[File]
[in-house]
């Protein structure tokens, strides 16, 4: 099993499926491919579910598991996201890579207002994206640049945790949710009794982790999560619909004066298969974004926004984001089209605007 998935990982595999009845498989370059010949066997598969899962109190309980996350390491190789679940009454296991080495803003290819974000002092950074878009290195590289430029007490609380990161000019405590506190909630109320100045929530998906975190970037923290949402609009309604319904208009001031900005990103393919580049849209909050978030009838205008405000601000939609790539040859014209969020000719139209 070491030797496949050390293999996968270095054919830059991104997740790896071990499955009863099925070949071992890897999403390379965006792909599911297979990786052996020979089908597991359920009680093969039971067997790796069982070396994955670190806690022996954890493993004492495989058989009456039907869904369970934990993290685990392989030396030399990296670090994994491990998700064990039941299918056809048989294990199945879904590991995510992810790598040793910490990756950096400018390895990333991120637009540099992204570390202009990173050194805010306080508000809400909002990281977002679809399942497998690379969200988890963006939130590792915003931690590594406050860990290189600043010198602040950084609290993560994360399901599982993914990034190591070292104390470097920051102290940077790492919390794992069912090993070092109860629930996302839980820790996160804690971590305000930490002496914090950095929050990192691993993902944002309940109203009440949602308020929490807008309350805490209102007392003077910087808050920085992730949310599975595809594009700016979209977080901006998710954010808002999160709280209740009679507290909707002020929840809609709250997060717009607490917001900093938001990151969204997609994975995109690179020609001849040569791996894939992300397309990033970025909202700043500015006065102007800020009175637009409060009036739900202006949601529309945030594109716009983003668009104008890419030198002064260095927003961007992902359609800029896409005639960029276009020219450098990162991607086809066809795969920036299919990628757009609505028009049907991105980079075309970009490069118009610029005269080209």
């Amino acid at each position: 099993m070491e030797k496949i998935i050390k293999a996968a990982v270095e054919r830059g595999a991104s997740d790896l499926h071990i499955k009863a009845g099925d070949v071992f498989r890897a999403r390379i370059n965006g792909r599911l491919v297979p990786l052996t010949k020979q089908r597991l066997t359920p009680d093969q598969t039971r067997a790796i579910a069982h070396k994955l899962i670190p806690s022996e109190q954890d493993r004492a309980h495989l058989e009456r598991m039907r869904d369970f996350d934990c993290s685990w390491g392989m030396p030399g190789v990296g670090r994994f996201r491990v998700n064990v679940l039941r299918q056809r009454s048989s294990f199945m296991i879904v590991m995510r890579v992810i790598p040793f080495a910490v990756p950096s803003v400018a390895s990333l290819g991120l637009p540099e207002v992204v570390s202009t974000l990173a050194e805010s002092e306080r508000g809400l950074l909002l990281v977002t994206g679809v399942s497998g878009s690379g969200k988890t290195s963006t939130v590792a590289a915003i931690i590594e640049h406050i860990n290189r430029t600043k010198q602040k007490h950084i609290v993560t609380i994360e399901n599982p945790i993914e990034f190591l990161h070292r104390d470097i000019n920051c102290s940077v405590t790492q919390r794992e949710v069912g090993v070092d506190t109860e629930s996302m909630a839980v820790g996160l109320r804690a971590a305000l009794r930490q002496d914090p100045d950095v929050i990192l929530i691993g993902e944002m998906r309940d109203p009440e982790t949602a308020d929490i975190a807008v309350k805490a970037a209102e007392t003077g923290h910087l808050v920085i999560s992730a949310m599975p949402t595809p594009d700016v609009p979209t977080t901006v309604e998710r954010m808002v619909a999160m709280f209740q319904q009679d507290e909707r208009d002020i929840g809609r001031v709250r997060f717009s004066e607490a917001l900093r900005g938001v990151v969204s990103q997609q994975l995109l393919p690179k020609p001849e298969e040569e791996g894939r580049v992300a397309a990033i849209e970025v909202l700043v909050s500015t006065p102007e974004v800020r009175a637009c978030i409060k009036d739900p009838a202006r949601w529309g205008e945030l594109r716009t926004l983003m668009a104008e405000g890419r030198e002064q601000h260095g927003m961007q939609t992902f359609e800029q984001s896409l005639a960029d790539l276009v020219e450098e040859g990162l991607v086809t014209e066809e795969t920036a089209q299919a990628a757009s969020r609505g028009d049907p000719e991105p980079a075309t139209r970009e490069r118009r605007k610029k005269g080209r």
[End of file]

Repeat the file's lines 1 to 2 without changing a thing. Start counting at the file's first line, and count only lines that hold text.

[in-house]
């Protein structure tokens, strides 16, 4: 099993499926491919579910598991996201890579207002994206640049945790949710009794982790999560619909004066298969974004926004984001089209605007 998935990982595999009845498989370059010949066997598969899962109190309980996350390491190789679940009454296991080495803003290819974000002092950074878009290195590289430029007490609380990161000019405590506190909630109320100045929530998906975190970037923290949402609009309604319904208009001031900005990103393919580049849209909050978030009838205008405000601000939609790539040859014209969020000719139209 070491030797496949050390293999996968270095054919830059991104997740790896071990499955009863099925070949071992890897999403390379965006792909599911297979990786052996020979089908597991359920009680093969039971067997790796069982070396994955670190806690022996954890493993004492495989058989009456039907869904369970934990993290685990392989030396030399990296670090994994491990998700064990039941299918056809048989294990199945879904590991995510992810790598040793910490990756950096400018390895990333991120637009540099992204570390202009990173050194805010306080508000809400909002990281977002679809399942497998690379969200988890963006939130590792915003931690590594406050860990290189600043010198602040950084609290993560994360399901599982993914990034190591070292104390470097920051102290940077790492919390794992069912090993070092109860629930996302839980820790996160804690971590305000930490002496914090950095929050990192691993993902944002309940109203009440949602308020929490807008309350805490209102007392003077910087808050920085992730949310599975595809594009700016979209977080901006998710954010808002999160709280209740009679507290909707002020929840809609709250997060717009607490917001900093938001990151969204997609994975995109690179020609001849040569791996894939992300397309990033970025909202700043500015006065102007800020009175637009409060009036739900202006949601529309945030594109716009983003668009104008890419030198002064260095927003961007992902359609800029896409005639960029276009020219450098990162991607086809066809795969920036299919990628757009609505028009049907991105980079075309970009490069118009610029005269080209």